We first assessed a path-analysis model at student-level. Results indicate a marginal association between the program (CLIL or regular) and students’ evaluation of teachers’ autonomy support (b=.18, p=.08) and structure (b=.20, p=.07). CLIL students perceived slightly more need supportive practices from their teachers. Level and teaching language did not moderate the association between program and need supportive practices, and were not directly associated with teachers’ practices. Results highlight an interaction between level and language. Students enlisted in an English curriculum perceived a high and stable level of autonomy support (b=.06, p=.48) and structure (b=-.12, p=.18) regardless of whether they were in primary or secondary school. Students following a Dutch curriculum perceived more autonomy support (b=-.19, p<.05) and structure (b=-.44, p<.001) in primary than in secondary school. The three-way interaction was not significant. We then tested a path-analysis model at classroom-level. Results indicate that program, level, and language had no effect on classroom average perception of teachers’ need supportive practices. There was no significant interaction effect. These classroom-level findings suggest that teachers’ practices are not influenced by the general context, although the lack of results may be due to a small variance or to the small sample size (54 teachers). Overall, students enlisted in English classes individually perceived higher quality of teaching throughout scholastic development. As these practices are associated with motivation and success, students are probably more likely to succeed in learning English. In contrast, students in Dutch classes did not perceive such a favorable environment, especially in secondary school. Finally, being in the CLIL curriculum was marginally associated with students’ perceptions of higher levels of teachers’ autonomy support and structure. Although we have to conduct more analysis to deepen our understanding, this result suggests that teaching practices may be a mechanism leading to achievement in CLIL students.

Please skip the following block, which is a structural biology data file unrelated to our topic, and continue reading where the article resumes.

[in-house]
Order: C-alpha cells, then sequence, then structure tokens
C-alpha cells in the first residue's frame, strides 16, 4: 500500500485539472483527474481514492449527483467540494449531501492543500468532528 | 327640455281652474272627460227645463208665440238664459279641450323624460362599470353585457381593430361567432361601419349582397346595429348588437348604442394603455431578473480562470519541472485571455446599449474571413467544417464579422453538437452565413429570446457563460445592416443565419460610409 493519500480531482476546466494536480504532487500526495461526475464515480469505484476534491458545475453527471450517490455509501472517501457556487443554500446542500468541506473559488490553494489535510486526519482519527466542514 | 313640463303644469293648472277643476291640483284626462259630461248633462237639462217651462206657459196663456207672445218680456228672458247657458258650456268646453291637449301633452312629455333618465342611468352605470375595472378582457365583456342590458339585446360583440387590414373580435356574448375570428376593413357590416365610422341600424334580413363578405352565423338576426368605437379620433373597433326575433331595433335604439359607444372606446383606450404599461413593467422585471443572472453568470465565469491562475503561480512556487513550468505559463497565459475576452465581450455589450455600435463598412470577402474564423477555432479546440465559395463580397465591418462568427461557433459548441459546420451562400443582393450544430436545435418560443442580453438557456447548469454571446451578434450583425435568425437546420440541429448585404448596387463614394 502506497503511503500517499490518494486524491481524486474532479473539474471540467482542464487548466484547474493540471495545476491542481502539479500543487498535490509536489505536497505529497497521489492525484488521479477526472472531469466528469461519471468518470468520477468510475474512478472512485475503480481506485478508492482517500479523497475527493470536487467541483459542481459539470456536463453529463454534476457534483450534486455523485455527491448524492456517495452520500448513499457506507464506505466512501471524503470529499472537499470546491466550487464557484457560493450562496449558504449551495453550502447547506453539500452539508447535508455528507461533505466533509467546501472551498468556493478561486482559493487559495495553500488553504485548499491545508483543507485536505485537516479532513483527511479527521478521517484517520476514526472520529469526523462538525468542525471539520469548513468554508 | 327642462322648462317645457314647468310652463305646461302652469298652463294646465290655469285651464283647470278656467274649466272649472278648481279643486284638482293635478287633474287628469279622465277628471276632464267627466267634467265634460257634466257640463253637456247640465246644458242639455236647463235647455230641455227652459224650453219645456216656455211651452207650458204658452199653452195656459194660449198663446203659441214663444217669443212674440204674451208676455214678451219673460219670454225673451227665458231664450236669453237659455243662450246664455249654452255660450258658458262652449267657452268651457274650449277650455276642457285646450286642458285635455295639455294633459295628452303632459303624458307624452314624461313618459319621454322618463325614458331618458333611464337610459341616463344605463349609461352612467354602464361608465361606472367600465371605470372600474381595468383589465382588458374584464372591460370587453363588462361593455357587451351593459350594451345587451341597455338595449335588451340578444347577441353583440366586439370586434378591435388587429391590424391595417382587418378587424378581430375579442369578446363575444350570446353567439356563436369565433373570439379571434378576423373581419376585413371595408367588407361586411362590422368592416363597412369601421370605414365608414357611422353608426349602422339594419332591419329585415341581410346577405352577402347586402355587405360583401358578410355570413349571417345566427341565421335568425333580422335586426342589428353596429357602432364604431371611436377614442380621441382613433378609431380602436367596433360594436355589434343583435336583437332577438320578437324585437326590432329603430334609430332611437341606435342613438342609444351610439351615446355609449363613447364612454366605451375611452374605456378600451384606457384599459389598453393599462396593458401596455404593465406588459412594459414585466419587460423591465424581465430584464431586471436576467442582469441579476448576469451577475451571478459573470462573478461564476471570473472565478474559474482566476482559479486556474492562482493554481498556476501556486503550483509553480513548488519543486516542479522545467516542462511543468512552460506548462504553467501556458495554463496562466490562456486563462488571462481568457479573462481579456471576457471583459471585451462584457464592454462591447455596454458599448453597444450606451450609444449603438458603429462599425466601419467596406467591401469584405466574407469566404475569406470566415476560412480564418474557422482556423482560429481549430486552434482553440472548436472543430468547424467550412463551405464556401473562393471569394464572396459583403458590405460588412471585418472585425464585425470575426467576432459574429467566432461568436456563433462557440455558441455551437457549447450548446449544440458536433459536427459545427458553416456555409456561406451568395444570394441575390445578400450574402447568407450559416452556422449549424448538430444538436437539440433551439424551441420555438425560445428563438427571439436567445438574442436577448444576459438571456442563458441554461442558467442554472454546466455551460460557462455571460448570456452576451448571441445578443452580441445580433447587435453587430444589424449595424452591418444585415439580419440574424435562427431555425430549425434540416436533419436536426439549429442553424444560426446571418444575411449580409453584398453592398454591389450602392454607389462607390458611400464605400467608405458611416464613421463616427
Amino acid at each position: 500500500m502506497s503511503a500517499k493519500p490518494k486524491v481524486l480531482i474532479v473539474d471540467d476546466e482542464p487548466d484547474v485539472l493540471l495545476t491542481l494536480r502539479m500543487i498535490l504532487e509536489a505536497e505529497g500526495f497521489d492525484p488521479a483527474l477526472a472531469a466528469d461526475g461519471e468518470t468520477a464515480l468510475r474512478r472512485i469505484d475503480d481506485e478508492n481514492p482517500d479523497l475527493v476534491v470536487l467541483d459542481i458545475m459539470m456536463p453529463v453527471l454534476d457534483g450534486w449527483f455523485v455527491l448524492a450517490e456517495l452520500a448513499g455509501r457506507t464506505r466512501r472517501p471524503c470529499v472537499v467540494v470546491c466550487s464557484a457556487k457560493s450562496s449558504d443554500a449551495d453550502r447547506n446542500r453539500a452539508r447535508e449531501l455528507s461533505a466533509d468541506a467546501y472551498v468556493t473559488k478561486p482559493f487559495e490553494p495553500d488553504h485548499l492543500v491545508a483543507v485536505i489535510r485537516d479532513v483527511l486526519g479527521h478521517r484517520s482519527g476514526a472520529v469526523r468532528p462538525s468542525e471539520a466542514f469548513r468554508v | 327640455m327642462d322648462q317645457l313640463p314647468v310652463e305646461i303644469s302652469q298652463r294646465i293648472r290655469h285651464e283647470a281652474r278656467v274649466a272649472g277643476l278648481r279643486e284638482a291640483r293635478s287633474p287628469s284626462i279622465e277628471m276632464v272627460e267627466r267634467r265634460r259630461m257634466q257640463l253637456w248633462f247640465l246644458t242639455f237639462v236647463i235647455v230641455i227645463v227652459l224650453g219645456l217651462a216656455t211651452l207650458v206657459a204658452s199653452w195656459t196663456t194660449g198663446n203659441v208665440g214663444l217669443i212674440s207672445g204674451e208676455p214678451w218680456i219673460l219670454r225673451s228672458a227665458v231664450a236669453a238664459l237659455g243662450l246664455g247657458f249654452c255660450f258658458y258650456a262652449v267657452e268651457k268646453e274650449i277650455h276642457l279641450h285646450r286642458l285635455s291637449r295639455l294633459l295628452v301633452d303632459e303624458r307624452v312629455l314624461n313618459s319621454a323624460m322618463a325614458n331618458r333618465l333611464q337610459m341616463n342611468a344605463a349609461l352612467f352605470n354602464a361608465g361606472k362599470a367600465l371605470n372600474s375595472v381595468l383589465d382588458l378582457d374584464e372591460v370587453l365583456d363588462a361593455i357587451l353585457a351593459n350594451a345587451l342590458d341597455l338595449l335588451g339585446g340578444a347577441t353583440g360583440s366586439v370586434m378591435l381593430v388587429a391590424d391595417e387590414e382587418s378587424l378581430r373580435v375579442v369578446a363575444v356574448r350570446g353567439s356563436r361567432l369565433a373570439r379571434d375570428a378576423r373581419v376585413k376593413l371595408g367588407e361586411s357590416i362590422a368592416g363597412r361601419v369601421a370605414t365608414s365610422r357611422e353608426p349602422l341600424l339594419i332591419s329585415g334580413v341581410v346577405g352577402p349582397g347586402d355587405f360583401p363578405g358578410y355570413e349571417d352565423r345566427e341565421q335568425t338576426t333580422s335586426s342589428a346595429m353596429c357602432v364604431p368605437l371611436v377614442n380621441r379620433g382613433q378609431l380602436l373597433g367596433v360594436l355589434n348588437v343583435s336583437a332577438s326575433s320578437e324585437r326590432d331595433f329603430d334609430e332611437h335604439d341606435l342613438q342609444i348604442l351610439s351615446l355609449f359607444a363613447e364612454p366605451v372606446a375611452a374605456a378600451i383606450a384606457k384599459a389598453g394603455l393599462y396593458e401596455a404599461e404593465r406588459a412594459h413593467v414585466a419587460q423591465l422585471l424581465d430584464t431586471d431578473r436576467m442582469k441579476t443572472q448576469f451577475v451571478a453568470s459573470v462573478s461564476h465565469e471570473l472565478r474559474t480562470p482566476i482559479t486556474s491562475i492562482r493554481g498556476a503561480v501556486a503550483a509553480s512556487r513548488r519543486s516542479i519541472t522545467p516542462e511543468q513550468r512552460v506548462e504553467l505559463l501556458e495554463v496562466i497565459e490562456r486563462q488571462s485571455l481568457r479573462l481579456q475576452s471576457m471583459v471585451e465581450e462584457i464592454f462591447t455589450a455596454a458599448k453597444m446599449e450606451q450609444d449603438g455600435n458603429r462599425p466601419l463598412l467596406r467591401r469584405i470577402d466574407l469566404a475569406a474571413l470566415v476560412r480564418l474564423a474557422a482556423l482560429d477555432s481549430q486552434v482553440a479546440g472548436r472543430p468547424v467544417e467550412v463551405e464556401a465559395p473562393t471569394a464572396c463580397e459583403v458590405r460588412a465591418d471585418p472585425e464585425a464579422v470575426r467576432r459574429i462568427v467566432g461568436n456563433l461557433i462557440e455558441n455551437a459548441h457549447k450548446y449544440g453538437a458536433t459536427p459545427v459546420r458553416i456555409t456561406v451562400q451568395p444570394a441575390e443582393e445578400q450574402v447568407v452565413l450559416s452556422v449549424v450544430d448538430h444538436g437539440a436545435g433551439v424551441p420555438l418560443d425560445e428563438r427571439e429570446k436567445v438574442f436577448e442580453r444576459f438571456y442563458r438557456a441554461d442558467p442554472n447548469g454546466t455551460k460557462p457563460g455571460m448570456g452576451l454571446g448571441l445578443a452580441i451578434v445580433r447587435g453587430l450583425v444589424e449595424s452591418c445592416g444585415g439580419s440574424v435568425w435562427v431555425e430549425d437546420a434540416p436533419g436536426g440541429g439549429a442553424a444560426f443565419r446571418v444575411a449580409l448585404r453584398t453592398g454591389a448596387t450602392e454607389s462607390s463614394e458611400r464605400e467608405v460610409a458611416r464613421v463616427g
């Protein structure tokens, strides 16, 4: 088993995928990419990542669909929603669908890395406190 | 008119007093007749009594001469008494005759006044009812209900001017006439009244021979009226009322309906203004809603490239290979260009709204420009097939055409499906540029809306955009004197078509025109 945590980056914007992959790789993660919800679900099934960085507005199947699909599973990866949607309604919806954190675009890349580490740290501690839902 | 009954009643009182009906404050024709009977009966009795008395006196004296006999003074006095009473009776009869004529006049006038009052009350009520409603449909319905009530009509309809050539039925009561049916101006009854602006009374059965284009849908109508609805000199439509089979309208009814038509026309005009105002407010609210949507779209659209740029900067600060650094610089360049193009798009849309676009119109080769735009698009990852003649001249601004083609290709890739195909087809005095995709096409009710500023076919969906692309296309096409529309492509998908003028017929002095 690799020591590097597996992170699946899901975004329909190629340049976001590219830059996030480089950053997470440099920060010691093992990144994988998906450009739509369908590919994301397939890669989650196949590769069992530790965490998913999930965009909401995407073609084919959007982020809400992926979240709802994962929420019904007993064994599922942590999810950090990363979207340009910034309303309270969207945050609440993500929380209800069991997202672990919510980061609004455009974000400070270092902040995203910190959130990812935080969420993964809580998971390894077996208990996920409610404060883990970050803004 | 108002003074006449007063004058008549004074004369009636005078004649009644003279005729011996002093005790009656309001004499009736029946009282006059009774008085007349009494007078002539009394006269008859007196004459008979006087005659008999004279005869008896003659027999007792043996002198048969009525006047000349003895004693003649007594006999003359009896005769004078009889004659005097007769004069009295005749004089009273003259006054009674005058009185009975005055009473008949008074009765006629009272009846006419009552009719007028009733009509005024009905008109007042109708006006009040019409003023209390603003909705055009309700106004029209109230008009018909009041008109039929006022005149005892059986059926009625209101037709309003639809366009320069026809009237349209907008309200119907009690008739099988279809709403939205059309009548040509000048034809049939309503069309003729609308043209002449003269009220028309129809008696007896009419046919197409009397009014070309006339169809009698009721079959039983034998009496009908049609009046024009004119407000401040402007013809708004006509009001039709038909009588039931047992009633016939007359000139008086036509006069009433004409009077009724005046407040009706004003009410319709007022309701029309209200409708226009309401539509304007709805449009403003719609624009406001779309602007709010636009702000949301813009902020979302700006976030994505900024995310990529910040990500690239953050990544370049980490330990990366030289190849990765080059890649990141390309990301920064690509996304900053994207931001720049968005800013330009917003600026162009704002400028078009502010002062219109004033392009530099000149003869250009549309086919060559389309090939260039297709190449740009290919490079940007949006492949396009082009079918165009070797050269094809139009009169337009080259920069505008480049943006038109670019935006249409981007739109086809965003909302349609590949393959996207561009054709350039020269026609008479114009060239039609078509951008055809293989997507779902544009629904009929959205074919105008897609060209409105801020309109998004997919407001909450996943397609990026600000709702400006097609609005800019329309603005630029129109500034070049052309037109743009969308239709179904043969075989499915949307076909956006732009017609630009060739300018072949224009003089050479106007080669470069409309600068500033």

Assor, A., Kaplan, H., & Roth, G. (2002). Choice is good, but relevance is excellent: Autonomy-enhancing and suppressing teacher behaviours predicting students' engagement in schoolwork. British Journal of Educational Psychology, 72(2), 261-278. doi: 10.1348/000709902158883 Belmont, M. J., Skinner, E. A., Wellborn, J. G., & Connell, J. P. (1988). Teacher as a social context: A measure of student perceptions of teacher provision of involvement, structure, and autonomy-support. Rochester, NY: University of Rochester. Cheng, L. (2012). English immersion schools in China: Evidence from students and teachers. Journal of Multilingual and Multicultural Development, 33(4), 379-391. doi: 10.1080/01434632.2012.661436 Connell, J. P., & Wellborn, J. G. (1991). Competence, autonomy, and relatedness: A motivational analysis of self-system process. In M. R. Gunnar & L. A. Sroufe (Eds.), Self Process and Development: The Minnesota Symposia on Child Development (pp. 44-77). Hillsdale, NJ: Lawrence Erlbaum Associates Publishers. Deci, E. L., & Ryan, R. M. (2000). The "what" and "why" of goal pursuits: Human needs and the self-determination of behavior. Psychological Inquiry, 11(4), 227-268. doi: 10.1207/s15327965pli1104_01 Hiligsmann, P., Van Mensel, L., Galand, B., Me ewie, L., Meunier, F., Szmalec, A., . . . M., S. (2017). Assessing Content and Language Integrated Learning (CLIL) in French-speaking Belgium: Linguistic, cognitive, and educational perspectives. Les Cahiers de recherche du GIRSEF, (109), 1-25. Lüdtke, O., Robitzsch, A., Trautwein, U., & Kunter, M. (2009). Assessing the impact of learning environment: How to use student rating of classroom or school characteristics in multilevel modeling in multilevel modeling. Contemporary Educational Psychology, 34(2), 120-131. Skinner, E. A., & Pitzer, J. R. (2012). Developmental dynamics of student engagement, coping, and everyday resilience. In S. L. Christenson, A. L. Reschly & C. Wylie (Eds.), Handbook of Research on Student Engagement (pp. 97-132). New York, NY: Springer. Stroet, K., Opdenakker, M.-C., & Minnaert, A. (2013). Effects of need supportive teaching on early adolescents’ motivation and engagement: A review of the literature. Educational Research Review, 9, 65-87. doi: 10.1016/j.edurev.2012.11.003 Vansteenkiste, M., Simons, J., Lens, W., Sheldon, K. M., & Deci, E. L. (2004). Motivating learning, performance, and persistence: The synergistic effects of intrinsic goal contents and autonomy-supportive contexts. Journal of Personality and Social Psychology, 87(2), 246-260. doi: 10.1037/0022-3518.104.22.168 Wang, M.-T., & Eccles, J. S. (2013). School context, achievement motivation, and academic engagement: A longitudinal study of school engagement using a multidimensional perspective. Learning and Instruction, 28, 12-23. doi: 10.1016/j.learninstruc.2013.04.002